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OS Linux

Echt leuk :)

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5 antwoorden
  • Steve Ballmer maakt tegenwoordig ook muziek. En nog goede ook.

    http://www.tarmo.fi/arc/ballmer.avi

    Meer clips van onze Steve vind je hier:

    http://www.ntk.net/ballmer/mirrors.html
  • Alleen leuk voor de anti-microsoft-fans. Niks specifieks voor op een linux-forum, volgens mij. Maar ik snap verder wel dat je het hier plaatst :wink:
  • Niks anti-microsoft zie bijv. mijn avatar :wink:. De shows van Stevie zijn gewoon leuk. Mogen de linux mensen ook eens genieten. Meneer Ballmer laat ons kosteloos lachen. Echt top van hem :D.

    /me gaat binnenkort een Steve Ballmer fanclub oprichten 8)
  • Zit ik laatst een niewue kernel (2.6.10-rc1) te configureren, kom ik softsuspend tegen. Toevallig had ik ook per ongeluk ACPI weer ingeschakeld (deed het niet met vroege 2.6-kernels). ACPI blijkt het weer prima te doen, dus ook eens softwaresuspend uit proberen. En het werkt gewoon :D . Eerlijkheid gebied dat ik het nog slechts een keer heb geprobeerd, maar het is toch leuk voor een pc, die richting een leeftijd van 5 jaar gaat (P3-500).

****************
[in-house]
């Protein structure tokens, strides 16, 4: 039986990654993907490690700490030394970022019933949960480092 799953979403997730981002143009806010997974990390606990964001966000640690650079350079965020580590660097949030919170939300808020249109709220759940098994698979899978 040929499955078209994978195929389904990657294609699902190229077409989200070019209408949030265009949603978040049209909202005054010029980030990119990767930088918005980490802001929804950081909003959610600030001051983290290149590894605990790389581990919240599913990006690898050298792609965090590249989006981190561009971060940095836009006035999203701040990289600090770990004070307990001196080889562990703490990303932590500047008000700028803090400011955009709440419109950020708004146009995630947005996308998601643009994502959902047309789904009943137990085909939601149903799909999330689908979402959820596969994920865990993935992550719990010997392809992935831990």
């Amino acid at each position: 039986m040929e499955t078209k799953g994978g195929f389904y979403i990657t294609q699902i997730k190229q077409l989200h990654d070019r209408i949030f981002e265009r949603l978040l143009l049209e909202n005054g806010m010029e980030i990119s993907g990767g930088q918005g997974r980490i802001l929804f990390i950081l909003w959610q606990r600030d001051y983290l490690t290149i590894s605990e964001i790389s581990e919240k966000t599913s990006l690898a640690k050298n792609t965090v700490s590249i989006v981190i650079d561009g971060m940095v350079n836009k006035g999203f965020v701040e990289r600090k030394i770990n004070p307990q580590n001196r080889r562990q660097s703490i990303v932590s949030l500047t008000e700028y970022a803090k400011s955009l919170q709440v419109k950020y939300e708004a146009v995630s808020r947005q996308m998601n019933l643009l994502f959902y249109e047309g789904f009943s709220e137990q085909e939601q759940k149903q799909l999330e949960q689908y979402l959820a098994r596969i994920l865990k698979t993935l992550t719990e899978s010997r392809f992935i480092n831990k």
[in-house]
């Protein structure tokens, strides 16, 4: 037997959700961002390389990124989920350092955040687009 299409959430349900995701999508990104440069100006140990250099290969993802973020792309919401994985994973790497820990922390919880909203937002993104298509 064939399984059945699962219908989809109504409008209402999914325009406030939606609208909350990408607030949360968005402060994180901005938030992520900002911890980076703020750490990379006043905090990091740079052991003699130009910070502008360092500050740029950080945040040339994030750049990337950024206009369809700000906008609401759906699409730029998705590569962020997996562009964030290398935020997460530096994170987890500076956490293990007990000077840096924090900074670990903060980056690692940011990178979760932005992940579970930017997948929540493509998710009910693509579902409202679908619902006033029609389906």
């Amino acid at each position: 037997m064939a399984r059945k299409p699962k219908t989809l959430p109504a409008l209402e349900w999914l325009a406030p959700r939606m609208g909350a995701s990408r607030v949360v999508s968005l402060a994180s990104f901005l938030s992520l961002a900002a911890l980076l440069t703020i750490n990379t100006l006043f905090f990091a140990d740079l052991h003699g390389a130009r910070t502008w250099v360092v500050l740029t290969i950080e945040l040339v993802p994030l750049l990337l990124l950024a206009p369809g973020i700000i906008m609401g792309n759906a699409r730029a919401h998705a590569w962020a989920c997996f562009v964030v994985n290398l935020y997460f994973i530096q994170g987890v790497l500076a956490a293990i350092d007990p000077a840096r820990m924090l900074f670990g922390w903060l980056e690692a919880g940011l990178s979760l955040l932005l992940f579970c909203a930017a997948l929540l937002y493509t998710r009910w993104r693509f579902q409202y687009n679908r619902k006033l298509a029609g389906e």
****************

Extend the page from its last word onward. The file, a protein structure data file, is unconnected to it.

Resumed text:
Een en ander is nog wel in de experimentele fase, dus voorlopig unmount ik maar even /home. De optie in de kernel is te vinden bij:

    Power management options > Power Management suport > Software Suspend

    Het zou zelfs moeten werken met APM

    Hieronder de tekst uit de kernel documentatie.

    [quote:d33c14be8f]

    From kernel/suspend.c:

    * BIG FAT WARNING *********************************************************
    *
    * If you have unsupported (*) devices using DMA…
    * …say goodbye to your data.
    *
    * If you touch anything on disk between suspend and resume…
    * …kiss your data goodbye.
    *
    * If your disk driver does not support suspend… (IDE does)
    * …you'd better find out how to get along
    * without your data.
    *
    * If you change kernel command line between suspend and resume…
    * …prepare for nasty fsck or worse.
    *
    * (*) suspend
    esume support is needed to make it safe.

    You need to append resume=/dev/your_swap_partition to kernel command
    line. Then you suspend by

    echo shutdown > /sys/power/disk; echo disk > /sys/power/state

    . If you feel ACPI works pretty well on your system, you might try

    echo platform > /sys/power/disk; echo disk > /sys/power/state



    Article about goals and implementation of Software Suspend for Linux
    ~~~~~~~~~~~~~~~~~~~~~~~~~~~~~~~~~~~~~~~~~~~~~~~~~~~~~~~~~~~~~~~~~~~~
    Author: G‚ábor Kuti
    Last revised: 2003-10-20 by Pavel Machek

    Idea and goals to achieve

    Nowadays it is common in several laptops that they have a suspend button. It
    saves the state of the machine to a filesystem or to a partition and switches
    to standby mode. Later resuming the machine the saved state is loaded back to